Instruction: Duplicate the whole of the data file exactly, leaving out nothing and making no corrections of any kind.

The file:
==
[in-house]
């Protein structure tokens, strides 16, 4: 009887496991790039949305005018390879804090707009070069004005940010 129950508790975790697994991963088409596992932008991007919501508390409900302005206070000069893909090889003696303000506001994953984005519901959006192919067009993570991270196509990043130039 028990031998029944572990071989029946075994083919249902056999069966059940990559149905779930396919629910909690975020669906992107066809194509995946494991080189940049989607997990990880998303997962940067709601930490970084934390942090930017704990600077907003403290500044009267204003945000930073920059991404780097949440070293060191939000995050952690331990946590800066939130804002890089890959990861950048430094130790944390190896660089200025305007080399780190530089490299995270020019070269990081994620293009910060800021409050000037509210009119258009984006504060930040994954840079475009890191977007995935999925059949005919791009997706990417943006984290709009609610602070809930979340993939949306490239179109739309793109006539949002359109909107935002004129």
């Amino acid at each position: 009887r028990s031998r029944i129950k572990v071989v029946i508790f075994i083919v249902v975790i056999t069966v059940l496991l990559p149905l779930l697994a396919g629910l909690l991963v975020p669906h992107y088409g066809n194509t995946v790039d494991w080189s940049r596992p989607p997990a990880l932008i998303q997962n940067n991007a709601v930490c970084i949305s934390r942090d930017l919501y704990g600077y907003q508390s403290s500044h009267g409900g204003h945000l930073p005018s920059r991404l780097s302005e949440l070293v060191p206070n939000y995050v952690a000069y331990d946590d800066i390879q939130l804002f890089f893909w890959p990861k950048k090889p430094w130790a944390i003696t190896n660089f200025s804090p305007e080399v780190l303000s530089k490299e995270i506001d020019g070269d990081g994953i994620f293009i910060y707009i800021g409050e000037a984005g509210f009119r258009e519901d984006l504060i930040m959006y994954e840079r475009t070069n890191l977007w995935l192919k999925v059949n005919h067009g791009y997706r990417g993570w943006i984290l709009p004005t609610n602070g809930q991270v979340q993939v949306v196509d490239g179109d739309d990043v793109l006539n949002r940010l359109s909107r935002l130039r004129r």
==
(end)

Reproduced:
[in-house]
């Protein structure tokens, strides 16, 4: 009887496991790039949305005018390879804090707009070069004005940010 129950508790975790697994991963088409596992932008991007919501508390409900302005206070000069893909090889003696303000506001994953984005519901959006192919067009993570991270196509990043130039 028990031998029944572990071989029946075994083919249902056999069966059940990559149905779930396919629910909690975020669906992107066809194509995946494991080189940049989607997990990880998303997962940067709601930490970084934390942090930017704990600077907003403290500044009267204003945000930073920059991404780097949440070293060191939000995050952690331990946590800066939130804002890089890959990861950048430094130790944390190896660089200025305007080399780190530089490299995270020019070269990081994620293009910060800021409050000037509210009119258009984006504060930040994954840079475009890191977007995935999925059949005919791009997706990417943006984290709009609610602070809930979340993939949306490239179109739309793109006539949002359109909107935002004129």
């Amino acid at each position: 009887r028990s031998r029944i129950k572990v071989v029946i508790f075994i083919v249902v975790i056999t069966v059940l496991l990559p149905l779930l697994a396919g629910l909690l991963v975020p669906h992107y088409g066809n194509t995946v790039d494991w080189s940049r596992p989607p997990a990880l932008i998303q997962n940067n991007a709601v930490c970084i949305s934390r942090d930017l919501y704990g600077y907003q508390s403290s500044h009267g409900g204003h945000l930073p005018s920059r991404l780097s302005e949440l070293v060191p206070n939000y995050v952690a000069y331990d946590d800066i390879q939130l804002f890089f893909w890959p990861k950048k090889p430094w130790a944390i003696t190896n660089f200025s804090p305007e080399v780190l303000s530089k490299e995270i506001d020019g070269d990081g994953i994620f293009i910060y707009i800021g409050e000037a984005g509210f009119r258009e519901d984006l504060i930040m959006y994954e840079r475009t070069n890191l977007w995935l192919k999925v059949n005919h067009g791009y997706r990417g993570w943006i984290l709009p004005t609610n602070g809930q991270v979340q993939v949306v196509d490239g179109d739309d990043v793109l006539n949002r940010l359109s909107r935002l130039r004129r």